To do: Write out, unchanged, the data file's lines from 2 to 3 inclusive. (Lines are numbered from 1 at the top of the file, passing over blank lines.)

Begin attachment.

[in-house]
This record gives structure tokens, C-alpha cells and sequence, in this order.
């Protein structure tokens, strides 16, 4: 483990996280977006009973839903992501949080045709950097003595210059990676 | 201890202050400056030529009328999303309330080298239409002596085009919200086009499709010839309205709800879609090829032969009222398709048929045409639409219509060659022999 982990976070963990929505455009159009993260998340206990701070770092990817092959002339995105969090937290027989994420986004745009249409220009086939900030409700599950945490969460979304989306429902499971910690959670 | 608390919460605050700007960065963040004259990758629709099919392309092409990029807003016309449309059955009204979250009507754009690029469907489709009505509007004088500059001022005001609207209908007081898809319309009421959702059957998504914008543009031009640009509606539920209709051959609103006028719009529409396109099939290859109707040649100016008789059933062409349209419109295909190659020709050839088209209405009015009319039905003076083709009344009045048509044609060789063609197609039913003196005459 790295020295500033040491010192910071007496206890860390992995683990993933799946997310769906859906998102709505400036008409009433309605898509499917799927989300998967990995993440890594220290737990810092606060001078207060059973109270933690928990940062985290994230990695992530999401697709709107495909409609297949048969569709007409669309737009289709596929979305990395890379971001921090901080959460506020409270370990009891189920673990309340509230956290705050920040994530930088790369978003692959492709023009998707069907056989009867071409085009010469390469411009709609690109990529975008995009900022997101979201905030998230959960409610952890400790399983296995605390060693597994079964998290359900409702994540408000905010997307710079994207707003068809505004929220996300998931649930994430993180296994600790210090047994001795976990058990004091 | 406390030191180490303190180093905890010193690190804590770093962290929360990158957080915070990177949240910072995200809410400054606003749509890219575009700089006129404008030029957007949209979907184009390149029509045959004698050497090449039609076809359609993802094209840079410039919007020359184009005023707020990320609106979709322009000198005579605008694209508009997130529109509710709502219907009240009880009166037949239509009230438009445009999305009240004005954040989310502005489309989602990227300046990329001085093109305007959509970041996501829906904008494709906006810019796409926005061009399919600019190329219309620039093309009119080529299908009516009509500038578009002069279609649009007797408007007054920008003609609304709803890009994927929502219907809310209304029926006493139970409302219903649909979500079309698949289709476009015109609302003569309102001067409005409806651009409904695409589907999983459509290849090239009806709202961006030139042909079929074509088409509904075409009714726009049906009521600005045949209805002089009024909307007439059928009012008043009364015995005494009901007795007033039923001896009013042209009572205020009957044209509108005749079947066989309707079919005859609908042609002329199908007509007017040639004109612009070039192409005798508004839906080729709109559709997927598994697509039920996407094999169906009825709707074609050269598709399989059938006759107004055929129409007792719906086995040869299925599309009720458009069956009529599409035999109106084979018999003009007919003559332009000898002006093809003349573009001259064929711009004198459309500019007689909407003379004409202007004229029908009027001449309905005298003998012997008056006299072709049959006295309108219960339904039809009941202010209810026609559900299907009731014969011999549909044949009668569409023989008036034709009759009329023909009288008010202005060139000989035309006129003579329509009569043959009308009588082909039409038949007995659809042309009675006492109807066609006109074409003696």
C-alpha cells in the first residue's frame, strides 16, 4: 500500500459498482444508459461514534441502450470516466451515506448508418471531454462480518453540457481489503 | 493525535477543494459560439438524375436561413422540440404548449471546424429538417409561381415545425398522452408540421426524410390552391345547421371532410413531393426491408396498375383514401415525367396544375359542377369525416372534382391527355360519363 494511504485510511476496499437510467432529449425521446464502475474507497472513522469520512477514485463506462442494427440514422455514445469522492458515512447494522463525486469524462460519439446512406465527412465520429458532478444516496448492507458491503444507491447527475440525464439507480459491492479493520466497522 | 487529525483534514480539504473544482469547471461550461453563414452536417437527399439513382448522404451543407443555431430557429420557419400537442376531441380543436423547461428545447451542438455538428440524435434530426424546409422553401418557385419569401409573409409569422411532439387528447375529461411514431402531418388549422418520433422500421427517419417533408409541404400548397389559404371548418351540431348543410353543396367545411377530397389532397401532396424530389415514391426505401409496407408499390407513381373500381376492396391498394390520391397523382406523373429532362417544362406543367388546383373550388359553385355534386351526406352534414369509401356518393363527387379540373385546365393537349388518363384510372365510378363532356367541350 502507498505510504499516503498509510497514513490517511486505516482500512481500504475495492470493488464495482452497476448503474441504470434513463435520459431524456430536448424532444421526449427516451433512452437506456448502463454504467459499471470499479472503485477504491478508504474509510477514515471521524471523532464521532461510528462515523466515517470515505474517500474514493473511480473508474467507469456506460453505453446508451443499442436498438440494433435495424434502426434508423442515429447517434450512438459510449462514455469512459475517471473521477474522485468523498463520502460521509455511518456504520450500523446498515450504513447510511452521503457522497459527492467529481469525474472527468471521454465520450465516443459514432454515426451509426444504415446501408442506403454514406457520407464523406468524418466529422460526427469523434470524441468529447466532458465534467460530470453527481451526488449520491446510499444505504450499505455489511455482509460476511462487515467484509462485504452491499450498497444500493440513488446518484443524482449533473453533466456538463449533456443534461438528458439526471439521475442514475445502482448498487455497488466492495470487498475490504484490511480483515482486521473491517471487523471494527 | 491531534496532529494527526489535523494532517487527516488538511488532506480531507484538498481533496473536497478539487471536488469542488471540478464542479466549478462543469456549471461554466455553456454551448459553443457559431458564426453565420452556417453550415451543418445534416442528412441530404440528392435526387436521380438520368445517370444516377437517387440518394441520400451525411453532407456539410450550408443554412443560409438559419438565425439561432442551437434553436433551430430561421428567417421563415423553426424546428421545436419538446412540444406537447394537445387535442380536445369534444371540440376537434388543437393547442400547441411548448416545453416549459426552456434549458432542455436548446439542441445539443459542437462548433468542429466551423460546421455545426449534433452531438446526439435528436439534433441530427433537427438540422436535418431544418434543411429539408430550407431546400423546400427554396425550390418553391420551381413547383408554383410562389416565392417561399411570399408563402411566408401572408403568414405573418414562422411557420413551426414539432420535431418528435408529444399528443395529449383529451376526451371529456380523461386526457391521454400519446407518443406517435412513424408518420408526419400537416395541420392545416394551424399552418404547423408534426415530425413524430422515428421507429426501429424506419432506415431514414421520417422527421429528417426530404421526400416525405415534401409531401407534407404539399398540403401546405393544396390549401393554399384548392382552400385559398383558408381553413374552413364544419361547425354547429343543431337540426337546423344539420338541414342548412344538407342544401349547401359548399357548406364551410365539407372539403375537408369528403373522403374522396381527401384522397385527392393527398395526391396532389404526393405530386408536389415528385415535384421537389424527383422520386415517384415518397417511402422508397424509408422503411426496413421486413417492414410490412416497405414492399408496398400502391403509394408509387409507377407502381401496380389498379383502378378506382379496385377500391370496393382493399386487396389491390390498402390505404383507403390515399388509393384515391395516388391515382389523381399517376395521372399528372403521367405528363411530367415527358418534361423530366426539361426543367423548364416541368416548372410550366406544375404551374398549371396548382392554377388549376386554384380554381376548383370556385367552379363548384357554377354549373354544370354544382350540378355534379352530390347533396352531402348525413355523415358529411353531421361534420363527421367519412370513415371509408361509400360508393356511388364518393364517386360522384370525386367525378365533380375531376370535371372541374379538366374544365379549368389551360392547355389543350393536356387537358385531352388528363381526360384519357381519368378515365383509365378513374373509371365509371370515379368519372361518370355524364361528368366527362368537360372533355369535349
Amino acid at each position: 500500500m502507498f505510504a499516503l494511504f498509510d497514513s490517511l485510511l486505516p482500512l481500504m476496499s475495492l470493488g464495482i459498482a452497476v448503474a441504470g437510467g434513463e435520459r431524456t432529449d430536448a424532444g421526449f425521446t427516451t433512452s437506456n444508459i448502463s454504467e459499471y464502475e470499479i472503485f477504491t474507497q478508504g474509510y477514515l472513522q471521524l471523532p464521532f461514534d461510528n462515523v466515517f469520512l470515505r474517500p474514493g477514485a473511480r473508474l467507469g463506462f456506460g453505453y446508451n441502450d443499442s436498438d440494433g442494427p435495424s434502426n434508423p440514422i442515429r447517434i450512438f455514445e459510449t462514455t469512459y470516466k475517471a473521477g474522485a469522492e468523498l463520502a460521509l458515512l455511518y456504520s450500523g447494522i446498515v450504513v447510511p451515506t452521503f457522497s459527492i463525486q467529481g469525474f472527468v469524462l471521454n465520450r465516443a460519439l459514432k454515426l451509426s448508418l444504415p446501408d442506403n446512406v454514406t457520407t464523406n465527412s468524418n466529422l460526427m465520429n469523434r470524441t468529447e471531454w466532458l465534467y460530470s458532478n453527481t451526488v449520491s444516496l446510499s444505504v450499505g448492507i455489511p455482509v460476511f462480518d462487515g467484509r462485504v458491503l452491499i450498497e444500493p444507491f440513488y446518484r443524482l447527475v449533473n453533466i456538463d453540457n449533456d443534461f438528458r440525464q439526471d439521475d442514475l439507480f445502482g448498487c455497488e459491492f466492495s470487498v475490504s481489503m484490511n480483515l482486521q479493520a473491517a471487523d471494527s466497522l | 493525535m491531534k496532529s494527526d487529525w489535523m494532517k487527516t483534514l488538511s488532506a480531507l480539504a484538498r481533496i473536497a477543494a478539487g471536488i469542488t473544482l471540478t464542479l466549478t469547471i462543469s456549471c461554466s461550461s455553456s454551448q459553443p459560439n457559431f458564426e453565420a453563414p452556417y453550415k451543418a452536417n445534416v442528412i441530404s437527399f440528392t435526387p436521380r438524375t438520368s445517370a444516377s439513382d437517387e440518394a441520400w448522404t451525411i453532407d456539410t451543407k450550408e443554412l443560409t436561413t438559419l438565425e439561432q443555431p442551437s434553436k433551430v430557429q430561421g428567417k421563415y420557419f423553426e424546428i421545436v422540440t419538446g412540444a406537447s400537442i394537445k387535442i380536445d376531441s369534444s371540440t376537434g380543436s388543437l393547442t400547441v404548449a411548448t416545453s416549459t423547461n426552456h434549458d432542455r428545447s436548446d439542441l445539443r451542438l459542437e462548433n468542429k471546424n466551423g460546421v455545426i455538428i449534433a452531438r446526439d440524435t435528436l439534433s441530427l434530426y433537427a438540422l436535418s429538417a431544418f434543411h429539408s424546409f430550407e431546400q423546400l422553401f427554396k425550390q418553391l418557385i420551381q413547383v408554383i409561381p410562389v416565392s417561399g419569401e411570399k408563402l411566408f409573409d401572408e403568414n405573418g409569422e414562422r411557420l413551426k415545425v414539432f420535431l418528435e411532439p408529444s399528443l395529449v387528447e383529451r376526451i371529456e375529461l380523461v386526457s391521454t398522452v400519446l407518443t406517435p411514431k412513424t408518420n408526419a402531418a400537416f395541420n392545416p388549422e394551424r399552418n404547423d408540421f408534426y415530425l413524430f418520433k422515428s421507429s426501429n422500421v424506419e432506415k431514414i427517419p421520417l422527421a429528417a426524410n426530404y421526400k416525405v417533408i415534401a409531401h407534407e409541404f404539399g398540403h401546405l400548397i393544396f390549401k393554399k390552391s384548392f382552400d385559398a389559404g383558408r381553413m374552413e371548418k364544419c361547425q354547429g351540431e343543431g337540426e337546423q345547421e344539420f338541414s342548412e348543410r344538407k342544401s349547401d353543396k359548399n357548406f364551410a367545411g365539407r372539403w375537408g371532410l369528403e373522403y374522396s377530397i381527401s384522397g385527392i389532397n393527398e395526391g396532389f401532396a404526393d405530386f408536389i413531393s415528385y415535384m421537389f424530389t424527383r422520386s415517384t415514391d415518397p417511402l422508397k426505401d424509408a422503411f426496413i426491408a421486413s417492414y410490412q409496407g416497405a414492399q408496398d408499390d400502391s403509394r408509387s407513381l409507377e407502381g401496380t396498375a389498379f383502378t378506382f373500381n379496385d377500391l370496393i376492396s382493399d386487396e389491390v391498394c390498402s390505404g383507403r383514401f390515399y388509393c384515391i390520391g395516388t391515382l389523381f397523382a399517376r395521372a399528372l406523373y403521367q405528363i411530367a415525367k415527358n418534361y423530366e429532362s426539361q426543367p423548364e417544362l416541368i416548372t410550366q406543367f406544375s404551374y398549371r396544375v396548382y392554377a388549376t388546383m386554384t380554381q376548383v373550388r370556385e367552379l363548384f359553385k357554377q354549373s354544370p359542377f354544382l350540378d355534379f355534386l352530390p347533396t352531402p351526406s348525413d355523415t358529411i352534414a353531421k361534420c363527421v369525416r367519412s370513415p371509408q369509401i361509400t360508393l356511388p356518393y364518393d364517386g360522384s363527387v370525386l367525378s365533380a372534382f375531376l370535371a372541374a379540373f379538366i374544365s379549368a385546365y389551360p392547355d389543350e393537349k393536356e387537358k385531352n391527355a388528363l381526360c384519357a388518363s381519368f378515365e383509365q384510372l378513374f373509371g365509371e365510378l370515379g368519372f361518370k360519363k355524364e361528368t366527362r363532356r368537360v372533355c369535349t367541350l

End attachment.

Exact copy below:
This record gives structure tokens, C-alpha cells and sequence, in this order.
């Protein structure tokens, strides 16, 4: 483990996280977006009973839903992501949080045709950097003595210059990676 | 201890202050400056030529009328999303309330080298239409002596085009919200086009499709010839309205709800879609090829032969009222398709048929045409639409219509060659022999 982990976070963990929505455009159009993260998340206990701070770092990817092959002339995105969090937290027989994420986004745009249409220009086939900030409700599950945490969460979304989306429902499971910690959670 | 608390919460605050700007960065963040004259990758629709099919392309092409990029807003016309449309059955009204979250009507754009690029469907489709009505509007004088500059001022005001609207209908007081898809319309009421959702059957998504914008543009031009640009509606539920209709051959609103006028719009529409396109099939290859109707040649100016008789059933062409349209419109295909190659020709050839088209209405009015009319039905003076083709009344009045048509044609060789063609197609039913003196005459 790295020295500033040491010192910071007496206890860390992995683990993933799946997310769906859906998102709505400036008409009433309605898509499917799927989300998967990995993440890594220290737990810092606060001078207060059973109270933690928990940062985290994230990695992530999401697709709107495909409609297949048969569709007409669309737009289709596929979305990395890379971001921090901080959460506020409270370990009891189920673990309340509230956290705050920040994530930088790369978003692959492709023009998707069907056989009867071409085009010469390469411009709609690109990529975008995009900022997101979201905030998230959960409610952890400790399983296995605390060693597994079964998290359900409702994540408000905010997307710079994207707003068809505004929220996300998931649930994430993180296994600790210090047994001795976990058990004091 | 406390030191180490303190180093905890010193690190804590770093962290929360990158957080915070990177949240910072995200809410400054606003749509890219575009700089006129404008030029957007949209979907184009390149029509045959004698050497090449039609076809359609993802094209840079410039919007020359184009005023707020990320609106979709322009000198005579605008694209508009997130529109509710709502219907009240009880009166037949239509009230438009445009999305009240004005954040989310502005489309989602990227300046990329001085093109305007959509970041996501829906904008494709906006810019796409926005061009399919600019190329219309620039093309009119080529299908009516009509500038578009002069279609649009007797408007007054920008003609609304709803890009994927929502219907809310209304029926006493139970409302219903649909979500079309698949289709476009015109609302003569309102001067409005409806651009409904695409589907999983459509290849090239009806709202961006030139042909079929074509088409509904075409009714726009049906009521600005045949209805002089009024909307007439059928009012008043009364015995005494009901007795007033039923001896009013042209009572205020009957044209509108005749079947066989309707079919005859609908042609002329199908007509007017040639004109612009070039192409005798508004839906080729709109559709997927598994697509039920996407094999169906009825709707074609050269598709399989059938006759107004055929129409007792719906086995040869299925599309009720458009069956009529599409035999109106084979018999003009007919003559332009000898002006093809003349573009001259064929711009004198459309500019007689909407003379004409202007004229029908009027001449309905005298003998012997008056006299072709049959006295309108219960339904039809009941202010209810026609559900299907009731014969011999549909044949009668569409023989008036034709009759009329023909009288008010202005060139000989035309006129003579329509009569043959009308009588082909039409038949007995659809042309009675006492109807066609006109074409003696």